©2010 Gary Udstrand

Dave Hill Effect

I have been trying out a new Photoshop Plugin and so far have been very impressed.   I had heard a lot about Topaz and their Topaz Adjust plugin, so much that I decided I should download the trial and see what all the buzz was about.

Topaz Adjust comes with several presets and allows one to achieve many different looks and effects.  By far the most popular use is to emulate the “Dave Hill” effect that has been popularized by Photographer Dave Hill (shocker, I am sure).

This effect has become very prevalent and can be seen in varying degrees in many images.   It is especially popular with the younger generation and results in a highly stylized image.  The effect as accomplished by Dave Hill is the result of immense and complex lighting setups and some would argue that it cannot be replicated simply by software.  And to a point, I would agree.

The effect does require the right kind of photo and lighting to begin with, but with the right source material a very stylized effect can be achieved.  The look is unique and instantly recognizable once familiar.  Be warned that not everyone likes or appreciates the results, but for those who like the look and more importantly are looking for a way to approximate the effect, this article is for you.



As mentioned above I am making use of the Topaz Adjust, which as billed by its website is a plugin for Photoshop that provides “Intuitive adaptive exposure adjustments for correction and enhancement”.    There is a trial download that is available so avail yourself of it, download and get busy making those masterpieces!  🙂


I have provided below a couple of different examples of what the plugin can accomplish.  I am admittedly very new to this style of photo and this plugin in general so keep that in mind.

Dave Hill

Over the Fourth I photographed the Tough Enough to Wear Pink Rodeo in Greenbush, MN.  The stylized effect seems to blend itself well to these kinds of photos and for this example I selected a not-so-lucky bull rider experiencing the end of his eight seconds.


There are really very few steps and most of the magic results from Topaz Adjust.  Once the image is open in PS simply hit <ctrl> J to create a duplicate layer (while this is not really necessary it is a useful way to apply the effect.  The duplicate layer allows you to control the opacity and to brush away the effect from areas where you might not want it).

Once you have the duplicate layer created select the plugin from Filter->Topaz Labs->Topaz Adjust 3.

Topaz Adjust

Along the left hand side you can find many presets that ship with the plugin.  You can also create and save your own recipes to re-use at a later date.   The presets display a small thumb giving you an idea of what effect it will have.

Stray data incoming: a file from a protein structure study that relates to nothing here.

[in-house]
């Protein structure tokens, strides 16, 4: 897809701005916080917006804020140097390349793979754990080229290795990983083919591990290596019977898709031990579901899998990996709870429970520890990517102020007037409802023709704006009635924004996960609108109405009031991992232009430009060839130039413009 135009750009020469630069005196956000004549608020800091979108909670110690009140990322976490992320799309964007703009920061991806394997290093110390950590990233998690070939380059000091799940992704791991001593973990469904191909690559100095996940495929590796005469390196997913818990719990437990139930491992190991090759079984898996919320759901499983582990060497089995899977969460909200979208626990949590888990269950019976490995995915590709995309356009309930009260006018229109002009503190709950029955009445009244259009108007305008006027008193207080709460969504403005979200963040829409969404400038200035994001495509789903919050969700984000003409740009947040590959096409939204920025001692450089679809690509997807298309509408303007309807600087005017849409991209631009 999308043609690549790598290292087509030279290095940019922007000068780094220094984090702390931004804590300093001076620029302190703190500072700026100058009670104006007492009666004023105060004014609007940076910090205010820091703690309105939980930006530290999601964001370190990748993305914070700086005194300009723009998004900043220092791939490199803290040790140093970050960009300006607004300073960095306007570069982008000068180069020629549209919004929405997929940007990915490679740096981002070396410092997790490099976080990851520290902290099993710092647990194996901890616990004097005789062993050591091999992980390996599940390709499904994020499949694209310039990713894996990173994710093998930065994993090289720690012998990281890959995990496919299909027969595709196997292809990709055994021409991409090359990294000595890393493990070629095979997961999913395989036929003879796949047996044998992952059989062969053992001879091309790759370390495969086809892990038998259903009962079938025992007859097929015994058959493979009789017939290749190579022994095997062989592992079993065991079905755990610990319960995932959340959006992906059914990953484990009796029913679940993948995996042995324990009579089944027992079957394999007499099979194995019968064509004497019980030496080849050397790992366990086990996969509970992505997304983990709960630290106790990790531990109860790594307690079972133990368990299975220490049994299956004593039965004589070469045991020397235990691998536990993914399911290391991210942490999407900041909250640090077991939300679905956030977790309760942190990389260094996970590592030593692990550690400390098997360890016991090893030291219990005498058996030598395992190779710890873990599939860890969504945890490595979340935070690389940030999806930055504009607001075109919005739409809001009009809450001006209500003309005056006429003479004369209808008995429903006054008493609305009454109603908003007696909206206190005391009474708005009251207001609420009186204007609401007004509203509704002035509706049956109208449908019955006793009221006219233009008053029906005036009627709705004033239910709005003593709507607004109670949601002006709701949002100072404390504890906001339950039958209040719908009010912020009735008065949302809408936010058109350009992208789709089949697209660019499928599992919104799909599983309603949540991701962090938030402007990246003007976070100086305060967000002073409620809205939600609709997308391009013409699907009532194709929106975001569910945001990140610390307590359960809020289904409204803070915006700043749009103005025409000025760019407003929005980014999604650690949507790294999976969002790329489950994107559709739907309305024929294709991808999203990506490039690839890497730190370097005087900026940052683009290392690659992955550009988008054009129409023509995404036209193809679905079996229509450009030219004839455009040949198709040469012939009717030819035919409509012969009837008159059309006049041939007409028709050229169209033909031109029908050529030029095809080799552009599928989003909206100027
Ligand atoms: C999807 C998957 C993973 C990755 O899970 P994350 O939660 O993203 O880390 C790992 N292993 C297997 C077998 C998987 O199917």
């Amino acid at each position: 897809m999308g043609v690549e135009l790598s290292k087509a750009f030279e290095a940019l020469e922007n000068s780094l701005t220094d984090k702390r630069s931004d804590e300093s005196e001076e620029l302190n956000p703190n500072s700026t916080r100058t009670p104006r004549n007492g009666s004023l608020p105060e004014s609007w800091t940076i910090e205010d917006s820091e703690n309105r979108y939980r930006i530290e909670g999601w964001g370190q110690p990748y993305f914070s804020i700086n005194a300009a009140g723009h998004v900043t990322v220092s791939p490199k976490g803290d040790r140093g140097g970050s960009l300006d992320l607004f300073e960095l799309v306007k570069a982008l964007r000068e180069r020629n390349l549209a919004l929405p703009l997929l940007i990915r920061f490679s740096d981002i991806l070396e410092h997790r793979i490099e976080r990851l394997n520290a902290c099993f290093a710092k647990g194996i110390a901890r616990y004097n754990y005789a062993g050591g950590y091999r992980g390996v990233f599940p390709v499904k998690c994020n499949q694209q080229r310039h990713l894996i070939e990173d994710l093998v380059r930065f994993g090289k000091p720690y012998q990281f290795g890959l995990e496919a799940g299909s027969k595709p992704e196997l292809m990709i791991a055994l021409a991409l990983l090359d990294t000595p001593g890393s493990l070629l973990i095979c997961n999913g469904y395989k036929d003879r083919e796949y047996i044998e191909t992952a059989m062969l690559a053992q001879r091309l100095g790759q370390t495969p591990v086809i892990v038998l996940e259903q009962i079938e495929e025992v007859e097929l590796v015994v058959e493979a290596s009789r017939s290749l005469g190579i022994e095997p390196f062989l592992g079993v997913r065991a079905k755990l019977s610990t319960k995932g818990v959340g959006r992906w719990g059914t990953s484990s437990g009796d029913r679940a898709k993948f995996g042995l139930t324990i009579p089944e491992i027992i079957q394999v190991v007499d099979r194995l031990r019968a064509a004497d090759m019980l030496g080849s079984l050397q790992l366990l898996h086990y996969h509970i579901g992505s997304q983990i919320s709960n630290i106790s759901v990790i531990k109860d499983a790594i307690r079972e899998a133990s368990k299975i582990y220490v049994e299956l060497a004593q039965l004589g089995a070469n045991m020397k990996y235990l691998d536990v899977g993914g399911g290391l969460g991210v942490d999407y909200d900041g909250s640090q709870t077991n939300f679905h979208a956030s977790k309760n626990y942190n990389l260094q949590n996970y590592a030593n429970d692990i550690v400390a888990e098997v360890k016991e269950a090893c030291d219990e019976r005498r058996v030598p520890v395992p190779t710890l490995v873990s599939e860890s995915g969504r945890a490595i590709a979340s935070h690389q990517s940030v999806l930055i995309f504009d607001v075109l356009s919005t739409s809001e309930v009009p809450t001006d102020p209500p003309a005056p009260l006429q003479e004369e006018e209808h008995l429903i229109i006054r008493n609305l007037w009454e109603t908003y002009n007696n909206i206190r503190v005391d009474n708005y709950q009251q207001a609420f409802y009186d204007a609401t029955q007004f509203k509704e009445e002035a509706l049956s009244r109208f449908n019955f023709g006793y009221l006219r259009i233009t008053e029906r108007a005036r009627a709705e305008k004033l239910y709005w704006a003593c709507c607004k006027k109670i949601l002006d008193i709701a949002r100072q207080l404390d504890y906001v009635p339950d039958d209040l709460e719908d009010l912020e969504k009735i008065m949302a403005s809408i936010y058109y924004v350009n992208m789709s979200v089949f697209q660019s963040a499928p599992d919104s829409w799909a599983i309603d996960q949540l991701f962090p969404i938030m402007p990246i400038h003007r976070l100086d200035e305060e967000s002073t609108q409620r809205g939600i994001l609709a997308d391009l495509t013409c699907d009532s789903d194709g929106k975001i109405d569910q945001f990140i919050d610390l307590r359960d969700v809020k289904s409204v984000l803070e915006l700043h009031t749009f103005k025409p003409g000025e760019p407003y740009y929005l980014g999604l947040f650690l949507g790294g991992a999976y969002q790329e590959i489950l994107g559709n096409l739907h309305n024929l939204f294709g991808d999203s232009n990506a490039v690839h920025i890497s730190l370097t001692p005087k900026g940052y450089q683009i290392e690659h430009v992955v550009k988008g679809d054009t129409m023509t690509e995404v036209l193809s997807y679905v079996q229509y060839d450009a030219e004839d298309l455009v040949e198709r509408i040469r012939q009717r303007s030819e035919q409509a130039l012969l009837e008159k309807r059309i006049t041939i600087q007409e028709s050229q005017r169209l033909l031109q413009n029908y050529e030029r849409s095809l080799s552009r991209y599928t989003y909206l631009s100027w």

When you select a preset it is immediately applied to the image and the result displays near instantaneously.  When you have found a look that appeals to you, you can simply click OK and you are done.  However, I recommend that you play around with the various sliders and see what effect each has on the photo.

You can easily save one or two snapshots, allowing you to compare back and forth and/or simply save a look while you experiment some more.

As a starting point, the Psychedelic preset is very close to the effect we want.  In this case I tweaked a few sliders to get a look that I liked and I saved my work as snapshot one.   I tried a few more tweaks and experiments which I then saved as snapshot two, from there I could quickly flip back and forth between the two and select the one that I liked best.

Clicking OK applies the effect and exits the plugin.   As I mentioned earlier, you can then control the amount of the effect by lowering the Opacity of the layer.   You can also click on the create a mask button for the layer and then simply paint the image with a black brush to remove the effect from areas where you do not want it, by switching to a white brush you can easily paint back the effect in areas where you may have been too aggressive with the black brush.  🙂

Below is the finished result.

Smooth and Flat

Another preset in the Topaz Adjust package is the Smooth and Flat preset.  In this case I was out at the MSP airport toward dusk and was looking to shoot a “motion” image to submit to a local camera board photo challenge.   Using a 400mm lens and a 1/25th of a second shutter speed, I was able to pan with a landing plane and get a reasonably sharp result.  I also got the blur of the terminal lights in the background to give the image the feeling of motion.  I cleaned up the picture and entered it as below.

Unfortunately, I did not have Topaz at my disposal at the time I was working this image for entry.  I am pleased with the results but after seeing the effect of the Smooth and Flat preset I thought it gave the image a little extra boost and resulted in a better and stronger image.

As before, after the image was opened in PS (CS4), I hit <ctrl>J to create a duplicate layer, then selected Plugins->Topaz Labs->Topaz Adjust 3.   I selected the Smooth and Fast preset and presto!

The Smooth and Flat preset gives the image a nice clean look, just the opposite of the highly stylized effect above.  I only wish I had discovered this plugin before submitting my image.  😉


For those looking to achieve the Dave Hill effect the gold standard has been the Lucis Pro plugin and while it does achieve great results it is also very expensive putting it out of the range of the average photographer/hobbyist.   For those looking to try their hand at this kind of stylized effect without breaking the bank look no further than Topaz Adjust.

The Topaz Adjust plugin is a flexible and capable plugin which competes very favorably with the much more expensive Lucis Pro.   It is also a lot more affordable at $49 (at the time of this post) and you can save 10% by using the coupon code : “tnttopaz”.